Robbie Richards


Source: SEOSignalsLab

Pick His Brain!

I’d like to introduce one of our members, Robbie Richards, for our next ‘Pick His Brain’ session and I want to thank him for the participation.

Robbie is the Co-Founder and Lead Strategist at Virayo, a search marketing agency that helps growth-stage B2B SaaS companies scale traffic, trials and MRR.

Since positioning in the SaaS market, he has helped dozens of SaaS companies such as Placester, Spotio, Ziflow and SnapApp (aquired by Uberflip).

Robbie is the author of, and the creator of The SEO Playbook training program, which now has over 600 students.

Robbie has spoken at marketing conferences across the US, and more recently, in Bali.

If you have any questions on SEO strategies and techniques, please feel free to pick his brain. He has a wealth of wisdom and knowledge.

Here are the rules.

1) I’ll let the thread go on until he asks me to stop. Theoretically, this thread can continue until the FaceBook stock value goes to zero.

2) Please, no snarky remarks. I will not tolerate any intentional negativity. We are here to learn from each other’s successes and strategies.

3) Please do not PM him and bother him. If you have a private question, ask for his permission on this thread when appropriate.

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Table of Contents

What does your content generation process look like for a cluster of keywords within a specific topic?

Once we’ve established that a given cluster has enough traffic potential, we’ll typically break down the process like this:


1) We’ll usually speak to the client execs and even support folks to get an idea of the core problems for each of their target personas.

2) We’ll use the problems that surface as our seed keywords to see what topics emerge, building out a list of the ones with traffic potential.

3) We’ll then run some simple site: searches or a quick content audit to see if they are already targeting any of the keywords that have emerged.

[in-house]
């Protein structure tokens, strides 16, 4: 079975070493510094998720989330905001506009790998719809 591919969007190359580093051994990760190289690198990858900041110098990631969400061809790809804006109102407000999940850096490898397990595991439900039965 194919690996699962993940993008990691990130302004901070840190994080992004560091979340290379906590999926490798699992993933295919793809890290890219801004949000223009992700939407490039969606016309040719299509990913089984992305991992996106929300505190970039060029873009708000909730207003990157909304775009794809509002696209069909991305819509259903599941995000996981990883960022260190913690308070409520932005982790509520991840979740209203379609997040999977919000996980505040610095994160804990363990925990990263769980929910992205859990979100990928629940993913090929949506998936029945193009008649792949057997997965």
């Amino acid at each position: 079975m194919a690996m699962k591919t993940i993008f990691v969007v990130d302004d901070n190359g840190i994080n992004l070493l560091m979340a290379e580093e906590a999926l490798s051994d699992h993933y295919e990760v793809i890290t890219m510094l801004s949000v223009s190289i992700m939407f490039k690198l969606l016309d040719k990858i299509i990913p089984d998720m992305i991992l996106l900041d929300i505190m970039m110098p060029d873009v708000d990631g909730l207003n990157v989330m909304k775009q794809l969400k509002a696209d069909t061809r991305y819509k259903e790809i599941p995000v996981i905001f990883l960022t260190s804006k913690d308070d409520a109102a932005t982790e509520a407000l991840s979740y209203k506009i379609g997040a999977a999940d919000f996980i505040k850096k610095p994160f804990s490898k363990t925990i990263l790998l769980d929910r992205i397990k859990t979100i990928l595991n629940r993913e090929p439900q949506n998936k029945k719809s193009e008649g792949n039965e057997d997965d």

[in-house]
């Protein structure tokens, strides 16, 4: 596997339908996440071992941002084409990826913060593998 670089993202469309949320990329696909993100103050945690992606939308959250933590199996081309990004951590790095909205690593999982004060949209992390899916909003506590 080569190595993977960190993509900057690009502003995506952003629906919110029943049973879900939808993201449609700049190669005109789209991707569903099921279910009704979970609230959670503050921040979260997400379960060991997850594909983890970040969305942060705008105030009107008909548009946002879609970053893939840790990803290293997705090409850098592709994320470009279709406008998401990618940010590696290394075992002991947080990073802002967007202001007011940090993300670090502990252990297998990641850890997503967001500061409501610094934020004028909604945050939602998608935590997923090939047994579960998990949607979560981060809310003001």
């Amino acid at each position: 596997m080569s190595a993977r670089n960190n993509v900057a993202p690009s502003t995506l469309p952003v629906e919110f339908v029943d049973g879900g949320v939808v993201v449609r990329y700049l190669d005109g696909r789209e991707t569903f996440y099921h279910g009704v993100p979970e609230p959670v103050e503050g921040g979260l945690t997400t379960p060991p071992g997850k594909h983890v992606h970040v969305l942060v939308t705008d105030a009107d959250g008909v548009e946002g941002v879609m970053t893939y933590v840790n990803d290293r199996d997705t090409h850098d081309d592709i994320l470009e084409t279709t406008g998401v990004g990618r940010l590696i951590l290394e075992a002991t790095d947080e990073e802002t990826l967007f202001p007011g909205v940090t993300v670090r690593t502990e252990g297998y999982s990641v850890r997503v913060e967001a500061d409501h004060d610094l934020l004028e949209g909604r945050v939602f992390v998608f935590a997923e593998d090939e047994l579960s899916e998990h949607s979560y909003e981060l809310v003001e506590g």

If they do, we’ll look for ways to re-optimize the content and internal links to better fit into the cluster.

4) For the newer topics, we’ll run some SERP analysis to ensure – based on link metrics and intent – we can actually rank those keywords within 6 months.

An important note here is to always ensure each keyword in the cluster warrants its own dedicated article.

i.e. you couldn’t target multiple keywords with a single article.

We want to be very mindful of cannibalization in this process.

5) Once we’ve qualified the KWs, we’ll then build out briefs for the writers. Nothing super fancy here.

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We just analyze the top 10-15 results for each topic, and make sure that we are providing the best possible resource on the topic.

We also use tools like Surfer to do some on-page analysis too. But, most of it is fairly manual.

6) Once the draft is approved, we make sure to place exact or partial match anchors for internal links back up to the pillar page.


1) Main pillar – this is going to be the broader topical keyword that often has the most volume that we can then link internally down to our cluster pages/posts.

We try to have dedicated sections or chapters that relate to the cluster topics we mapped out. i.e. we give a high level overview of the cluster topic, and then internally link down to it so the reader can dive deeper.

2) Clusters – we try to go for at least 3-5 supporting cluster pieces.

And, within those pages we try to make sure at least one is a “linkable” asset such as a roundup, stats or tools list, visual asset etc so that we can run some outreach and drive some links and disperse them with the internal linking.

3) Internal links – making sure every cluster links back up to the main, and that the pillar has keyword-rich anchor pointing back to the relevant supporting clusters.

How are you using entities in your SEO process?

Nothing too fancy, but a few core things that really tie into how we approach link building, SERP analysis and competitor research.